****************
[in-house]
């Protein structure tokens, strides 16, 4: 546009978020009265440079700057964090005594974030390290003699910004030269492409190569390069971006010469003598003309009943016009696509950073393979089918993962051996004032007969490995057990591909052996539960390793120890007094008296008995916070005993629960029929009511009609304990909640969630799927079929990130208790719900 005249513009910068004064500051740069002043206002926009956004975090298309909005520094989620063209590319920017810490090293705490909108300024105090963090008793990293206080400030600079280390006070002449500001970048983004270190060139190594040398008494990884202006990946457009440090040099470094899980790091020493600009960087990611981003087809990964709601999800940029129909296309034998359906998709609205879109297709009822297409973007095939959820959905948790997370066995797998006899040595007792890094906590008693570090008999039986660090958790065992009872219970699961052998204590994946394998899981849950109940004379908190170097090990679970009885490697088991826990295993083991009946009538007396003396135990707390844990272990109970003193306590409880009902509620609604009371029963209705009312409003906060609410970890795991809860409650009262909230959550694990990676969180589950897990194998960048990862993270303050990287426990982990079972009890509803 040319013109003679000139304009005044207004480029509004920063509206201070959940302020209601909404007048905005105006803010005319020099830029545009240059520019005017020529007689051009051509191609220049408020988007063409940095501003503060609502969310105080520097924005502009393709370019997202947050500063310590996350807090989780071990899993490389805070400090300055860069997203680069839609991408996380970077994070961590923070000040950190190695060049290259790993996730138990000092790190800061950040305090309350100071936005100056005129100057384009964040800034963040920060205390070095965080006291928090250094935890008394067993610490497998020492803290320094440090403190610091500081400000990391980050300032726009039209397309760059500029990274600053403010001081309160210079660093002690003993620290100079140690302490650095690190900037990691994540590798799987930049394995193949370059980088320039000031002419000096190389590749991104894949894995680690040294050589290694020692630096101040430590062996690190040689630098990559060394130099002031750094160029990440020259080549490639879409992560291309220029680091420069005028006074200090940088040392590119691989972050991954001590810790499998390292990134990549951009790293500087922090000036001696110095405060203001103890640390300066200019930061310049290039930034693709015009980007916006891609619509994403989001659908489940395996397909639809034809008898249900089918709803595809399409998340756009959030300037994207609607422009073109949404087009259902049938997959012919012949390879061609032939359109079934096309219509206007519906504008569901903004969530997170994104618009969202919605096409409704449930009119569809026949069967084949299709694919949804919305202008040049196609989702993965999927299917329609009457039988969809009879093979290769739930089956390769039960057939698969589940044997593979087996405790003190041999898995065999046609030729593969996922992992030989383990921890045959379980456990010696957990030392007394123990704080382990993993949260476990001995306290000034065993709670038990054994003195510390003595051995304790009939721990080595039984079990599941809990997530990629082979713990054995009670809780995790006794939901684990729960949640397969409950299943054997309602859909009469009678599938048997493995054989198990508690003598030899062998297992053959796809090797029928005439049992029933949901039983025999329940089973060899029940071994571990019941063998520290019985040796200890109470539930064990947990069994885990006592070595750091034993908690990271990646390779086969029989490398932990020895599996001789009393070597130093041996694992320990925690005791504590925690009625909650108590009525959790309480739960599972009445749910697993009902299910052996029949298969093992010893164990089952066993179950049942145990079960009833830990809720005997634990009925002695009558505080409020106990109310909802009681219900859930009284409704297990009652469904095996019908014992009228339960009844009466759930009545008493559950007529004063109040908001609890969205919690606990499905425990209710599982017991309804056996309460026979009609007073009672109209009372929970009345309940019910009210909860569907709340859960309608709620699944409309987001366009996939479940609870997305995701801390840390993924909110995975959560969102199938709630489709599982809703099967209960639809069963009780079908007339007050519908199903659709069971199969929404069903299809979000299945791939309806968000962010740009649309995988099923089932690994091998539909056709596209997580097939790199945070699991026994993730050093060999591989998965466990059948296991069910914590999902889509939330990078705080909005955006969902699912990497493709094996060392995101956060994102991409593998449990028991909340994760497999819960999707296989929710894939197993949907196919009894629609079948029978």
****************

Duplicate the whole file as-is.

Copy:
[in-house]
């Protein structure tokens, strides 16, 4: 546009978020009265440079700057964090005594974030390290003699910004030269492409190569390069971006010469003598003309009943016009696509950073393979089918993962051996004032007969490995057990591909052996539960390793120890007094008296008995916070005993629960029929009511009609304990909640969630799927079929990130208790719900 005249513009910068004064500051740069002043206002926009956004975090298309909005520094989620063209590319920017810490090293705490909108300024105090963090008793990293206080400030600079280390006070002449500001970048983004270190060139190594040398008494990884202006990946457009440090040099470094899980790091020493600009960087990611981003087809990964709601999800940029129909296309034998359906998709609205879109297709009822297409973007095939959820959905948790997370066995797998006899040595007792890094906590008693570090008999039986660090958790065992009872219970699961052998204590994946394998899981849950109940004379908190170097090990679970009885490697088991826990295993083991009946009538007396003396135990707390844990272990109970003193306590409880009902509620609604009371029963209705009312409003906060609410970890795991809860409650009262909230959550694990990676969180589950897990194998960048990862993270303050990287426990982990079972009890509803 040319013109003679000139304009005044207004480029509004920063509206201070959940302020209601909404007048905005105006803010005319020099830029545009240059520019005017020529007689051009051509191609220049408020988007063409940095501003503060609502969310105080520097924005502009393709370019997202947050500063310590996350807090989780071990899993490389805070400090300055860069997203680069839609991408996380970077994070961590923070000040950190190695060049290259790993996730138990000092790190800061950040305090309350100071936005100056005129100057384009964040800034963040920060205390070095965080006291928090250094935890008394067993610490497998020492803290320094440090403190610091500081400000990391980050300032726009039209397309760059500029990274600053403010001081309160210079660093002690003993620290100079140690302490650095690190900037990691994540590798799987930049394995193949370059980088320039000031002419000096190389590749991104894949894995680690040294050589290694020692630096101040430590062996690190040689630098990559060394130099002031750094160029990440020259080549490639879409992560291309220029680091420069005028006074200090940088040392590119691989972050991954001590810790499998390292990134990549951009790293500087922090000036001696110095405060203001103890640390300066200019930061310049290039930034693709015009980007916006891609619509994403989001659908489940395996397909639809034809008898249900089918709803595809399409998340756009959030300037994207609607422009073109949404087009259902049938997959012919012949390879061609032939359109079934096309219509206007519906504008569901903004969530997170994104618009969202919605096409409704449930009119569809026949069967084949299709694919949804919305202008040049196609989702993965999927299917329609009457039988969809009879093979290769739930089956390769039960057939698969589940044997593979087996405790003190041999898995065999046609030729593969996922992992030989383990921890045959379980456990010696957990030392007394123990704080382990993993949260476990001995306290000034065993709670038990054994003195510390003595051995304790009939721990080595039984079990599941809990997530990629082979713990054995009670809780995790006794939901684990729960949640397969409950299943054997309602859909009469009678599938048997493995054989198990508690003598030899062998297992053959796809090797029928005439049992029933949901039983025999329940089973060899029940071994571990019941063998520290019985040796200890109470539930064990947990069994885990006592070595750091034993908690990271990646390779086969029989490398932990020895599996001789009393070597130093041996694992320990925690005791504590925690009625909650108590009525959790309480739960599972009445749910697993009902299910052996029949298969093992010893164990089952066993179950049942145990079960009833830990809720005997634990009925002695009558505080409020106990109310909802009681219900859930009284409704297990009652469904095996019908014992009228339960009844009466759930009545008493559950007529004063109040908001609890969205919690606990499905425990209710599982017991309804056996309460026979009609007073009672109209009372929970009345309940019910009210909860569907709340859960309608709620699944409309987001366009996939479940609870997305995701801390840390993924909110995975959560969102199938709630489709599982809703099967209960639809069963009780079908007339007050519908199903659709069971199969929404069903299809979000299945791939309806968000962010740009649309995988099923089932690994091998539909056709596209997580097939790199945070699991026994993730050093060999591989998965466990059948296991069910914590999902889509939330990078705080909005955006969902699912990497493709094996060392995101956060994102991409593998449990028991909340994760497999819960999707296989929710894939197993949907196919009894629609079948029978």